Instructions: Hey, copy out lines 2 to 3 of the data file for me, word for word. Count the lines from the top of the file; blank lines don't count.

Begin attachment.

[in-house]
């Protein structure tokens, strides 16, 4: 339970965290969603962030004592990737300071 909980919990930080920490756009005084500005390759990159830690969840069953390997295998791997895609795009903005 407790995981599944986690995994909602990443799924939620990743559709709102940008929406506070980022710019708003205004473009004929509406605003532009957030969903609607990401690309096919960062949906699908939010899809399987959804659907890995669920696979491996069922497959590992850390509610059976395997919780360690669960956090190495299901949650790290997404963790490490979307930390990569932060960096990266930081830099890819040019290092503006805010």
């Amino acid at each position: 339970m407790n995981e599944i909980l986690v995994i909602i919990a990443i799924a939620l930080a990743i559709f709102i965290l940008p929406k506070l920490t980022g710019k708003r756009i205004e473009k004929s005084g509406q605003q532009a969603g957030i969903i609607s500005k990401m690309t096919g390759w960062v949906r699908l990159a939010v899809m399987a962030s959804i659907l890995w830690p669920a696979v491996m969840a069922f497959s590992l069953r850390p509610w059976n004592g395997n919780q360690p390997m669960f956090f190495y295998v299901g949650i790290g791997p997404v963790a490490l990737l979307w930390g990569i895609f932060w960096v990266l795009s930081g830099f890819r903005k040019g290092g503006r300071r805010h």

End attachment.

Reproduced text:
């Protein structure tokens, strides 16, 4: 339970965290969603962030004592990737300071 909980919990930080920490756009005084500005390759990159830690969840069953390997295998791997895609795009903005 407790995981599944986690995994909602990443799924939620990743559709709102940008929406506070980022710019708003205004473009004929509406605003532009957030969903609607990401690309096919960062949906699908939010899809399987959804659907890995669920696979491996069922497959590992850390509610059976395997919780360690669960956090190495299901949650790290997404963790490490979307930390990569932060960096990266930081830099890819040019290092503006805010």
């Amino acid at each position: 339970m407790n995981e599944i909980l986690v995994i909602i919990a990443i799924a939620l930080a990743i559709f709102i965290l940008p929406k506070l920490t980022g710019k708003r756009i205004e473009k004929s005084g509406q605003q532009a969603g957030i969903i609607s500005k990401m690309t096919g390759w960062v949906r699908l990159a939010v899809m399987a962030s959804i659907l890995w830690p669920a696979v491996m969840a069922f497959s590992l069953r850390p509610w059976n004592g395997n919780q360690p390997m669960f956090f190495y295998v299901g949650i790290g791997p997404v963790a490490l990737l979307w930390g990569i895609f932060w960096v990266l795009s930081g830099f890819r903005k040019g290092g503006r300071r805010h």